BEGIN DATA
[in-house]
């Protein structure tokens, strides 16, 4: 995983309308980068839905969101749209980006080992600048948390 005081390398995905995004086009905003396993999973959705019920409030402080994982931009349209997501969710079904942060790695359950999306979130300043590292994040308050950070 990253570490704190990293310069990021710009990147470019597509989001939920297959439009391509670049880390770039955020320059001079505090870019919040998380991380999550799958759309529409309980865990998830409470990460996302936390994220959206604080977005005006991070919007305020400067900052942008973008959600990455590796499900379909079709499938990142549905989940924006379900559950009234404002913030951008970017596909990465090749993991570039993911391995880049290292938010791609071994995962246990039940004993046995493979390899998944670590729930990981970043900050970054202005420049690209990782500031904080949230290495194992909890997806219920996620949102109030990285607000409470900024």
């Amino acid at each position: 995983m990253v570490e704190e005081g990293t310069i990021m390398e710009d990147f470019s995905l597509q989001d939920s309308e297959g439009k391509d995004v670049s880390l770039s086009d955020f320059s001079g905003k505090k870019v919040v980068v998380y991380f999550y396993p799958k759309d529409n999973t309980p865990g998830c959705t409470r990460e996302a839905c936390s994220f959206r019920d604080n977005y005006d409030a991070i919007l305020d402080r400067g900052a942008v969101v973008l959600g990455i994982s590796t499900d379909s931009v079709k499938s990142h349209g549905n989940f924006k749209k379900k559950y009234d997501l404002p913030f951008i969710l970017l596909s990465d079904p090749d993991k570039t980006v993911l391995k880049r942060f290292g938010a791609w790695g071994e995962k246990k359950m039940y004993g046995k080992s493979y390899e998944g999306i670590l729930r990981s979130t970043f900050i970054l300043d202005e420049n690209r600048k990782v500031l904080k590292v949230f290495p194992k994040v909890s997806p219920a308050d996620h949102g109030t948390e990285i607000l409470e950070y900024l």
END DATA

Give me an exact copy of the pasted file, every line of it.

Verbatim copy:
[in-house]
């Protein structure tokens, strides 16, 4: 995983309308980068839905969101749209980006080992600048948390 005081390398995905995004086009905003396993999973959705019920409030402080994982931009349209997501969710079904942060790695359950999306979130300043590292994040308050950070 990253570490704190990293310069990021710009990147470019597509989001939920297959439009391509670049880390770039955020320059001079505090870019919040998380991380999550799958759309529409309980865990998830409470990460996302936390994220959206604080977005005006991070919007305020400067900052942008973008959600990455590796499900379909079709499938990142549905989940924006379900559950009234404002913030951008970017596909990465090749993991570039993911391995880049290292938010791609071994995962246990039940004993046995493979390899998944670590729930990981970043900050970054202005420049690209990782500031904080949230290495194992909890997806219920996620949102109030990285607000409470900024």
């Amino acid at each position: 995983m990253v570490e704190e005081g990293t310069i990021m390398e710009d990147f470019s995905l597509q989001d939920s309308e297959g439009k391509d995004v670049s880390l770039s086009d955020f320059s001079g905003k505090k870019v919040v980068v998380y991380f999550y396993p799958k759309d529409n999973t309980p865990g998830c959705t409470r990460e996302a839905c936390s994220f959206r019920d604080n977005y005006d409030a991070i919007l305020d402080r400067g900052a942008v969101v973008l959600g990455i994982s590796t499900d379909s931009v079709k499938s990142h349209g549905n989940f924006k749209k379900k559950y009234d997501l404002p913030f951008i969710l970017l596909s990465d079904p090749d993991k570039t980006v993911l391995k880049r942060f290292g938010a791609w790695g071994e995962k246990k359950m039940y004993g046995k080992s493979y390899e998944g999306i670590l729930r990981s979130t970043f900050i970054l300043d202005e420049n690209r600048k990782v500031l904080k590292v949230f290495p194992k994040v909890s997806p219920a308050d996620h949102g109030t948390e990285i607000l409470e950070y900024l």